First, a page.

1. 1.
    traveling from place to place, especially working or based in various places for relatively short periods.
    "the peripatetic nature of military life"
    synonyms:nomadic, itinerant, traveling, wandering, roving, roaming, migrant,migratory, unsettled
    "I could never get used to her peripatetic lifestyle"
  2. 2.
  1. 1.
    a person who travels from place to place.
  2. 2.
    an Aristotelian philosopher.

Tuesday, February 9, 2016

Land o' Goshen!: Finding Hidden Explosions and 'Sunlight on the Garden' in Southern Illinois ('Egypt')

A "pebble pup" pores over a pile of mostly purple fluorite for sale that was extracted from a mine in Hardin County

Weekend before last, we traveled with a group of ardent rock hounds, members of the Southern Illinois Earth Science Club, to Hardin County. We were on a quest to find ancient, cryptoexplosive breccia and associated treasure, hiding for untold centuries under Hicks Dome and elsewhere nearby, that miners would eventually discover: Fluorite...

and chunks of iron. We raked and picked through a section of the leaf-littered forest for the tailings of a long-abandoned iron mine. An old iron furnace nearby that dates back to Civil War days helped to fire up my imagination and make me wax poetic in this land called Egypt...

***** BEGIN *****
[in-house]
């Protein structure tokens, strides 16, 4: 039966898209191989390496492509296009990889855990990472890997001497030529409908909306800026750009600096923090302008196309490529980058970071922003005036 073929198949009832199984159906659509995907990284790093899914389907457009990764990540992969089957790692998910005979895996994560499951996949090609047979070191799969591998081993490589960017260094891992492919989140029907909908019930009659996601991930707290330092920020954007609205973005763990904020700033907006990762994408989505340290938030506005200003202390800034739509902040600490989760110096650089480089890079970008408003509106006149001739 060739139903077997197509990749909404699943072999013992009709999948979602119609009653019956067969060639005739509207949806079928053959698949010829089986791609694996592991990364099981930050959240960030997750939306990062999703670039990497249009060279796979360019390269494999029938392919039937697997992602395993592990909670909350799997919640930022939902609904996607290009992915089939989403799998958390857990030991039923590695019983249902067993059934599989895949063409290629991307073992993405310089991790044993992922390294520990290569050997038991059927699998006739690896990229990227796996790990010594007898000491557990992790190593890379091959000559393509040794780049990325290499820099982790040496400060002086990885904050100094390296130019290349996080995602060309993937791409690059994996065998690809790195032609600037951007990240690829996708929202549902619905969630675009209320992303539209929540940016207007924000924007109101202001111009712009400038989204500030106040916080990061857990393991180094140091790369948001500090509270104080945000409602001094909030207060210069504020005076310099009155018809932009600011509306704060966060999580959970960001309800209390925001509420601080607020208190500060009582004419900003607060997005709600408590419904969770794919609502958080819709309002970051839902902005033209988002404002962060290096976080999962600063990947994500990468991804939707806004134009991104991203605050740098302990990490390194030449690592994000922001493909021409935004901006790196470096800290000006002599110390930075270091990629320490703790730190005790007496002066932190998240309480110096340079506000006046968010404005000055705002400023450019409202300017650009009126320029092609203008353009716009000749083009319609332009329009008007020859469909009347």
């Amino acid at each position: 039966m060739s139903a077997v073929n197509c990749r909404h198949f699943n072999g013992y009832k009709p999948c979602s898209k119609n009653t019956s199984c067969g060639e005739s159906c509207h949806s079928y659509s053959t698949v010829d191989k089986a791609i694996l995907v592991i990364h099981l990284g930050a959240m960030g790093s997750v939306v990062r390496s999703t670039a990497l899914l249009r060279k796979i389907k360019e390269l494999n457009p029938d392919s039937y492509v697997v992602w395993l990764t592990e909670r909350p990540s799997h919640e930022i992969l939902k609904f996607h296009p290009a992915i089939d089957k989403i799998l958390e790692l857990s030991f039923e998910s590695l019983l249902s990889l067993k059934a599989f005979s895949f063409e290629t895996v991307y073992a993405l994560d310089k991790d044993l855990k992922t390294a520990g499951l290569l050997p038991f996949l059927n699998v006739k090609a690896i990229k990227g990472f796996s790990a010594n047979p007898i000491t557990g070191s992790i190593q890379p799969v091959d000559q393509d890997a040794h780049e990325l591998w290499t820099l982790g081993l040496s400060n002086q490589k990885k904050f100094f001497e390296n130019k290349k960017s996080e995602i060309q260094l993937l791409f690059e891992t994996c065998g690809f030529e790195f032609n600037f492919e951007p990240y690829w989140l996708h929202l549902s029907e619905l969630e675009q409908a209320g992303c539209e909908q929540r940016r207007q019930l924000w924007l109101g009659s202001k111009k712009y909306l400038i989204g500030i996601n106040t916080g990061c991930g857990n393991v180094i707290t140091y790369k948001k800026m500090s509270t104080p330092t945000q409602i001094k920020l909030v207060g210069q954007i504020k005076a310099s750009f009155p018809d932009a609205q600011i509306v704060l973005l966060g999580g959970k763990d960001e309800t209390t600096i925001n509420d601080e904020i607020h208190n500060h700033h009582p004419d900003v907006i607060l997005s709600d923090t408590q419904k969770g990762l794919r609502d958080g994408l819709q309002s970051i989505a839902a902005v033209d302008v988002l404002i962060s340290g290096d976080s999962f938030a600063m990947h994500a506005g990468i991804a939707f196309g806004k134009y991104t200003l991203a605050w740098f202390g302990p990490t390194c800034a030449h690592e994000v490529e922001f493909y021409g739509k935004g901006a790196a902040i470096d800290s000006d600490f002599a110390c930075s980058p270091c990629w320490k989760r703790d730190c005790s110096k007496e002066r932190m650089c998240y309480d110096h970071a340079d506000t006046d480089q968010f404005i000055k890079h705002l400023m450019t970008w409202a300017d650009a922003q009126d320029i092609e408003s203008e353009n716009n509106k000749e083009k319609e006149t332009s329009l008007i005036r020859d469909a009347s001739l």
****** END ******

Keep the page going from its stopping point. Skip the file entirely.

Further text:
The Sunlight on the Garden

The sunlight on the garden
Hardens and grows cold
We cannot cage the minute
Within its nets of gold,
When all is told
We cannot beg for pardon.

Our freedom as free lances
Advances towards its end;
The earth compels, upon it
Sonnets and birds descend;
And soon, my friend,
We shall have no time for dances.


The sky was good for flying
Defying the church bells
And every evil iron
Siren and what it tells:
The earth compels,
We are dying, Egypt, dying!...

(from the poem by Louis MacNeice, c.1937, 1938)

I found Mr. MacNeice's poem in my Norton Anthology of English Literature and was struck by the editors' comment that "in love with life's irreducible multiplicity, he [MacNeice] strives to embrace life's flux, despite an underlying sense of sadness and, sometimes, tragedy: 'All our games are funeral games.' " The editors note that he traveled to the United States at the beginning of World War II. I can't help but wonder if he ventured into Southern Illinois during his travels? The words of his poem certainly have an eerie sense of belonging here. 

The book club at our local library is at present reading Murder in Little Egypt by Darcy O'Brien. It's a true story of filicide, but I consider that it's also a story of community culpability. Mr. O'Brien's in-depth study of the history of this place called Egypt at the beginning of the book supplies the reader with building blocks for constructing a pyramid of plausibility: Tyrants/terrorists are, essentially, enabled by their communities. "When all is told, we cannot beg for pardon."

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